Pilate then took Yeshua and had him flogged.
The soldiers twisted thorn branches into a crown and placed it on his head, put a purple robe on him,
and went up to him, saying over and over, "Hail, `king of the Jews'!" and hitting him in the face.
Pilate went outside once more and said to the crowd, "Look, I'm bringing him out to you to get you to understand that I find no case against him."
So Yeshua came out, wearing the thorn-branch crown and the purple robe. Pilate said to them, "Look at the man!"
When the head cohanim and the Temple guards saw him they shouted, "Put him to death on the stake! Put him to death on the stake!" Pilate said to them, "You take him out yourselves and put him to death on the stake, because I don't find any case against him."
The Judeans answered him, "We have a law; according to that law, he ought to be put to death, because he made himself out to be the Son of God."
On hearing this, Pilate became even more frightened.
He went back into the headquarters and asked Yeshua, "Where are you from?" But Yeshua didn't answer.
So Pilate said to him, "You refuse to speak to me? Don't you understand that it is in my power either to set you free or to have you executed on the stake?"
Yeshua answered, "You would have no power over me if it hadn't been given to you from above; this is why the one who handed me over to you is guilty of a greater sin."
On hearing this, Pilate tried to find a way to set him free; but the Judeans shouted, "If you set this man free, it means you're not a `Friend of the Emperor'! Everyone who claims to be a king is opposing the Emperor!"
When Pilate heard what they were saying, he brought Yeshua outside and sat down on the judge's seat in the place called The Pavement (in Aramaic, Gabta);
it was about noon on Preparation Day for Pesach. He said to the Judeans, "Here's your king!"
They shouted, "Take him away! Take him away! Put him to death on the stake!" Pilate said to them, "You want me to execute your king on a stake?" The head cohanim answered, "We have no king but the Emperor."
Then Pilate handed Yeshua over to them to have him put to death on the stake. So they took charge of Yeshua.
Carrying the stake himself he went out to the place called Skull (in Aramaic, Gulgolta).
There they nailed him to the stake along with two others, one on either side, with Yeshua in the middle.
Pilate also had a notice written and posted on the stake; it read, YESHUA FROM NATZERET THE KING OF THE JEWS
Many of the Judeans read this notice, because the place where Yeshua was put on the stake was close to the city; and it had been written in Hebrew, in Latin and in Greek.
The Judeans' head cohanim therefore said to Pilate, "Don't write, `The King of the Jews,' but `He said, "I am King of the Jews."'"
Pilate answered, "What I have written, I have written."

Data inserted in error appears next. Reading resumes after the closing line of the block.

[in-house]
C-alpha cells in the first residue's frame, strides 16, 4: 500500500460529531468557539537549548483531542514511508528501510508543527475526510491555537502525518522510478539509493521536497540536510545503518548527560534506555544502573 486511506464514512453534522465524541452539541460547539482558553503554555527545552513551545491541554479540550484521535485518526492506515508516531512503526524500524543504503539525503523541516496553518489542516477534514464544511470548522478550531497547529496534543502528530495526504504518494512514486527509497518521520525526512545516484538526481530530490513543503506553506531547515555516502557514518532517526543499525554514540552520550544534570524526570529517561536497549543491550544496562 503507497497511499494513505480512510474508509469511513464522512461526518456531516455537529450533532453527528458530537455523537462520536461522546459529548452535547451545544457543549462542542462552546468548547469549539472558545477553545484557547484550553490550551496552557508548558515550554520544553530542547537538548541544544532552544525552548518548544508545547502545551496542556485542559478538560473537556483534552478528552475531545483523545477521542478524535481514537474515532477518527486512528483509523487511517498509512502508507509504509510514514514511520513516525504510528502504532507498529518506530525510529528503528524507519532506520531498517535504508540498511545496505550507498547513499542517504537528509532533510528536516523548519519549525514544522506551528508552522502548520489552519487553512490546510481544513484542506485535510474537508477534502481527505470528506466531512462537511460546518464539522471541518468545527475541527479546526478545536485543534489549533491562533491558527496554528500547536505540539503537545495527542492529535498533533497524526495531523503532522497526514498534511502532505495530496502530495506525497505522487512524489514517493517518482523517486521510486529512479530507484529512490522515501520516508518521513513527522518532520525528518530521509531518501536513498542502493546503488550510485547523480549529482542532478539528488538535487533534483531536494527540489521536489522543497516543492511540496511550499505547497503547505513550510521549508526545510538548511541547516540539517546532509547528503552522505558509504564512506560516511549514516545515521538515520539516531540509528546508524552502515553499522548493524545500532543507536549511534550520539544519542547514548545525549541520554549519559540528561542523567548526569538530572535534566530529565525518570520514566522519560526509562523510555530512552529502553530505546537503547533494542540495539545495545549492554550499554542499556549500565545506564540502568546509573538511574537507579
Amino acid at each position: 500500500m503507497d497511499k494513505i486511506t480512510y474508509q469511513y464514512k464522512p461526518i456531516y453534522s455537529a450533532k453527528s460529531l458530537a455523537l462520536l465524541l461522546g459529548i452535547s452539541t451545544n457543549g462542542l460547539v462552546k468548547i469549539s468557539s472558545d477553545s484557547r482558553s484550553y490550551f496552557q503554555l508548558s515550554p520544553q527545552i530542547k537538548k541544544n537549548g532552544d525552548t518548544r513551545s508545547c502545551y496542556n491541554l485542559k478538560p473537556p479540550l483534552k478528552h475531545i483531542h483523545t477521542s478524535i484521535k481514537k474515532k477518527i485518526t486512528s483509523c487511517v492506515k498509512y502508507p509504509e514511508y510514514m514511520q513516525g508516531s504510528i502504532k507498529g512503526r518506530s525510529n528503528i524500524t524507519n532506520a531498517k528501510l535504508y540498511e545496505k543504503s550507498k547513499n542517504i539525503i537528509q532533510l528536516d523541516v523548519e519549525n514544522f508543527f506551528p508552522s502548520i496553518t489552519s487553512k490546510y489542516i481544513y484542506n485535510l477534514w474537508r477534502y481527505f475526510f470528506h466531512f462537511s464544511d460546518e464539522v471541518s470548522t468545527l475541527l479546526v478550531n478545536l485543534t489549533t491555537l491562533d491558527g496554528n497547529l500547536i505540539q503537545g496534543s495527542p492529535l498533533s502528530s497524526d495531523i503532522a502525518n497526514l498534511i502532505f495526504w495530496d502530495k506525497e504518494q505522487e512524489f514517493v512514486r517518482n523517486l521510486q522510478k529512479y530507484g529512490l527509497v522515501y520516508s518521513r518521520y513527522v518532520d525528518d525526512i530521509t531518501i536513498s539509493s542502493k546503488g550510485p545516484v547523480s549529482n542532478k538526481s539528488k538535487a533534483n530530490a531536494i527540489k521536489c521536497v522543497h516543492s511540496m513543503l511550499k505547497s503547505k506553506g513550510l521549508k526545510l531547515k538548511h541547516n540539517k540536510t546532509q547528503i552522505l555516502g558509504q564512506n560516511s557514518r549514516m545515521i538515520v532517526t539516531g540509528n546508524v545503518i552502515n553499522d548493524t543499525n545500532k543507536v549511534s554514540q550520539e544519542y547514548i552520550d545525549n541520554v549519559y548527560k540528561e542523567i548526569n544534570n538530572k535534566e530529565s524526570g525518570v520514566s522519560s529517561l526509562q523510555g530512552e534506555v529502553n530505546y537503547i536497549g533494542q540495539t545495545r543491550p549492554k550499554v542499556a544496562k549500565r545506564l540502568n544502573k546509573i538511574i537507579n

When the soldiers had nailed Yeshua to the stake, they took his clothes and divided them into four shares, a share for each soldier, with the under-robe left over. Now the under-robe was seamless, woven in one piece from top to bottom;
so they said to one another, "We shouldn't tear it in pieces; let's draw for it." This happened in order to fulfill the words from the Tanakh, "They divided my clothes among themselves and gambled for my robe." This is why the soldiers did these things.
Nearby Yeshua's execution stake stood his mother, his mother's sister Miryam the wife of K'lofah, and Miryam from Magdala.
When Yeshua saw his mother and the talmid whom he loved standing there, he said to his mother, "Mother, this is your son."
Then he said to the talmid, "This is your mother." And from that time on, the talmid took her into his own home.
After this, knowing that all things had accomplished their purpose, Yeshua, in order to fulfill the words of the Tanakh, said, "I'm thirsty."
A jar full of cheap sour wine was there; so they soaked a sponge in the wine, coated it with oregano leaves and held it up to his mouth.
After Yeshua had taken the wine, he said, "It is accomplished!" And, letting his head droop, he delivered up his spirit.
It was Preparation Day, and the Judeans did not want the bodies to remain on the stake on Shabbat, since it was an especially important Shabbat. So they asked Pilate to have the legs broken and the bodies removed.
The soldiers came and broke the legs of the first man who had been put on a stake beside Yeshua, then the legs of the other one;
but when they got to Yeshua and saw that he was already dead, they didn't break his legs.
However, one of the soldiers stabbed his side with a spear, and at once blood and water flowed out.
The man who saw it has testified about it, and his testimony is true. And he knows that he tells the truth, so you too can trust.
For these things happened in order to fulfill this passage of the Tanakh: "Not one of his bones will be broken."
And again, another passage says, "They will look at him whom they have pierced."
After this, Yosef of Ramatayim, who was a talmid of Yeshua, but a secret one out of fear of the Judeans, asked Pilate if he could have Yeshua's body. Pilate gave his consent, so Yosef came and took the body away.
Also Nakdimon, who at first had gone to see Yeshua by night, came with some seventy pounds of spices -- a mixture of myrrh and aloes.
They took Yeshua's body and wrapped it up in linen sheets with the spices, in keeping with Judean burial practice.
In the vicinity of where he had been executed was a garden, and in the garden was a new tomb in which no one had ever been buried.
So, because it was Preparation Day for the Judeans, and because the tomb was close by, that is where they buried Yeshua.